Why America Needs More Young Democratic Women

by Guest Blogger Emily Spangler, high school freshman

It’s 2012, yet women’s health is being threatened by bad legislation, the percentage of women in Congress stands at an appallingly low number of 16.8 percent and women politicians are still judged on what they look like rather than what they have to say.

This country needs more young, Democratic women to be ambitious, to step up to the plate and to say, “I’m going to run for Congress and no one can stop me!”

Over the years, I’ve been asked hundreds of times what I want to be when I am an adult. Usually, kids answer that they want to be a doctor, an artist, a chef, a fashion designer or a simple, “I don’t know yet”.  My answer since fifth grade has been a Congresswoman. I learned what a Congress member was and all the duties they had, and I knew this was the answer for me.

Many thought that this was a phase, but it certainly wasn’t. I am going to be a high school freshman this upcoming school year and I still want to be a Congresswoman. Now, you may ask, why a Congresswoman? I have plenty of reasons and I’m glad to tell you why!

The percentage of women currently serving in Congress is 16.8 percent. That number doesn’t quite satisfy me enough. Illinois only has TWO women representing the state — one is a Democrat and one is a Republican. That statistic is outrageous to me.

Also, so many things still need to be done in Congress for women.  The ERA needs to pass, the Violence Against Women Act needs to pass, women need and deserve equal pay, etc.  All of these things need to be done by women. You cannot have these pieces of legislation pass and get signed into law by just having men vote for them. Women need a say in this, too – especially because these bills have to do with women.

That’s the biggest thing: Women need to stand up and recognize that we DO have a say on bills and laws that affect us. This is 2012. Women have a voice.  We also have a choice to use it or not. But, guess what? We really DO need to use our voices.

How often do you hear about young, Democratic women that are teenagers getting involved and having an interest in politics? Yeah, I know what your response is:  That’s a rare thing.  I understand, because I am a young, Democratic woman teenager myself. Rarely do I see young women my age out helping campaigns and doing things for campaigns, such as organizing meet and greets, going door to door, etc. Also, I rarely see young women my age going on Facebook and Twitter talking about the issues that face America and how we can solve this country’s problems. But, I have to say, the most important thing I rarely see is young women saying they want to run for office.

I always question why many teenagers are not involved in politics. I have been giving it some thought and here’s why: Turn on C-SPAN. You see old, white, rich men EVERYWHERE. They’re in hearings, on the House and Senate floor, in hallways, at press conferences, etc. They’re EVERYWHERE. No wonder teenagers don’t like politics – it’s filled with boring, old, white, rich men! So, that’s the perfect reason for us to get involved! To shake it up a bit, is how I like to put it. Nothing stands out more than having young, Democratic women get involved in politics.  We’re different from the rest of the crowd and variety is FABULOUS to have in politics.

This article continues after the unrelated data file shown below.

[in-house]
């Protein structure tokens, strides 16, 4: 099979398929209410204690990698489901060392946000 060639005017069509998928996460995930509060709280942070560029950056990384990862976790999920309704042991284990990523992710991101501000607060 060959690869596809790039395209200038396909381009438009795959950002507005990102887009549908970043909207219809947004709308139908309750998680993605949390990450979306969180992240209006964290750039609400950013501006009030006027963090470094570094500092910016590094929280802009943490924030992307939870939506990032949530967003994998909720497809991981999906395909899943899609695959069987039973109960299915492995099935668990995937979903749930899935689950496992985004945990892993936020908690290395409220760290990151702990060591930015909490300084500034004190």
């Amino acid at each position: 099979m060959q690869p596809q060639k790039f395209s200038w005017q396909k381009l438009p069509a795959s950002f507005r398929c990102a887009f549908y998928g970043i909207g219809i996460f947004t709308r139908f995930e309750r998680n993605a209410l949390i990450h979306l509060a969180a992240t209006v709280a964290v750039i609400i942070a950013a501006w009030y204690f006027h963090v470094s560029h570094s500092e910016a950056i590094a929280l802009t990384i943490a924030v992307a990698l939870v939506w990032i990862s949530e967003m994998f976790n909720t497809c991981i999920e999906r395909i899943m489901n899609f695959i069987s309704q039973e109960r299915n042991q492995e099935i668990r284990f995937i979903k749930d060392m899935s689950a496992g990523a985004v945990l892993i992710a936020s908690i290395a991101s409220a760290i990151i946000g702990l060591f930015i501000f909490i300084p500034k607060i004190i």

I have to say, there are many more reasons for us young Democratic women to get involved. Our voices are not heard enough and we basically have no voice in politics. Personally, I like having a say on important issues. I’m sure many other young women do, too! That’s why it’s so important for us to get involved and to be out there standing up for what’s right. This country needs more equality. This country needs more variety. This country needs more young Democratic women to start getting involved to ensure that America has Democratic women to lead when it’s our time to run.

So, what do you say? See if there’s a qualified, Democratic woman running for office in your area and go help her campaign. Pick up a newspaper or maybe turn on MSNBC for a little bit and learn about what’s going on in the world. Try to even read Hillary Clinton’s memoir and read about how she got started in politics and how she got to where she is today.

I want to know who else is with me. I want to know if there’s any other young, Democratic woman out there ready to shake up politics, ready to make a difference and ready to make change.

I am certainly ready. Are you?


  1. skaczmarski says:

    Believe me, Emily, there are plenty of us more mature ladies who are sick and tired of seeing all the old, white, rich, gray-haired “suits” on the Congess floor!

  2. Alan Mills says: